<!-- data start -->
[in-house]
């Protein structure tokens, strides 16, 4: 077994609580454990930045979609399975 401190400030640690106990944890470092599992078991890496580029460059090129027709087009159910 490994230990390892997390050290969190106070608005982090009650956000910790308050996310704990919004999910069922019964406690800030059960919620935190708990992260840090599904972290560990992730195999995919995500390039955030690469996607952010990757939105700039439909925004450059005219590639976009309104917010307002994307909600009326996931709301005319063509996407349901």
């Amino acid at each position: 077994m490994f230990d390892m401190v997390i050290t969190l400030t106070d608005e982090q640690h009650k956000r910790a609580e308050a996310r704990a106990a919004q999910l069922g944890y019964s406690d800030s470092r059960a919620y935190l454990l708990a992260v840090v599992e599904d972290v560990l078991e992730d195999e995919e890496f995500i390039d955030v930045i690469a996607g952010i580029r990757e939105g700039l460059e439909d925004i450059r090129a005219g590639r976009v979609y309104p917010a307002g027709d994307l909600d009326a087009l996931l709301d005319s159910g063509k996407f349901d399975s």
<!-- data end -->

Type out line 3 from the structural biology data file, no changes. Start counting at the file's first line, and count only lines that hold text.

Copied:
């Amino acid at each position: 077994m490994f230990d390892m401190v997390i050290t969190l400030t106070d608005e982090q640690h009650k956000r910790a609580e308050a996310r704990a106990a919004q999910l069922g944890y019964s406690d800030s470092r059960a919620y935190l454990l708990a992260v840090v599992e599904d972290v560990l078991e992730d195999e995919e890496f995500i390039d955030v930045i690469a996607g952010i580029r990757e939105g700039l460059e439909d925004i450059r090129a005219g590639r976009v979609y309104p917010a307002g027709d994307l909600d009326a087009l996931l709301d005319s159910g063509k996407f349901d399975s």